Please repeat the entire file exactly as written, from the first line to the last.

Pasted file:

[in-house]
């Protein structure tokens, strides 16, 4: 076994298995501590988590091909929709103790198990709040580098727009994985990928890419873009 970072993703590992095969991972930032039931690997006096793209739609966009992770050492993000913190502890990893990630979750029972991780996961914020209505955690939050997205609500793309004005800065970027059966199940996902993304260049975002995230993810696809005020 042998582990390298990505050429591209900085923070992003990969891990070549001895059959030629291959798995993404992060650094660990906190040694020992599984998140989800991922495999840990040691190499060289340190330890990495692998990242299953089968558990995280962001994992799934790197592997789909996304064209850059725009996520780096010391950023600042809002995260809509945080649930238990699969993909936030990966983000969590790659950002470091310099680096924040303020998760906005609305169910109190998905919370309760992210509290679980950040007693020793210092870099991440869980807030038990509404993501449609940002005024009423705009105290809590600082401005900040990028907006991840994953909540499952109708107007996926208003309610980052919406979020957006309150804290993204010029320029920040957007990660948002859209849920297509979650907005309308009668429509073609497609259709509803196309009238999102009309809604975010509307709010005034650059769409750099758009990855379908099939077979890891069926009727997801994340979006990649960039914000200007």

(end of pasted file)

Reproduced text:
[in-house]
């Protein structure tokens, strides 16, 4: 076994298995501590988590091909929709103790198990709040580098727009994985990928890419873009 970072993703590992095969991972930032039931690997006096793209739609966009992770050492993000913190502890990893990630979750029972991780996961914020209505955690939050997205609500793309004005800065970027059966199940996902993304260049975002995230993810696809005020 042998582990390298990505050429591209900085923070992003990969891990070549001895059959030629291959798995993404992060650094660990906190040694020992599984998140989800991922495999840990040691190499060289340190330890990495692998990242299953089968558990995280962001994992799934790197592997789909996304064209850059725009996520780096010391950023600042809002995260809509945080649930238990699969993909936030990966983000969590790659950002470091310099680096924040303020998760906005609305169910109190998905919370309760992210509290679980950040007693020793210092870099991440869980807030038990509404993501449609940002005024009423705009105290809590600082401005900040990028907006991840994953909540499952109708107007996926208003309610980052919406979020957006309150804290993204010029320029920040957007990660948002859209849920297509979650907005309308009668429509073609497609259709509803196309009238999102009309809604975010509307709010005034650059769409750099758009990855379908099939077979890891069926009727997801994340979006990649960039914000200007």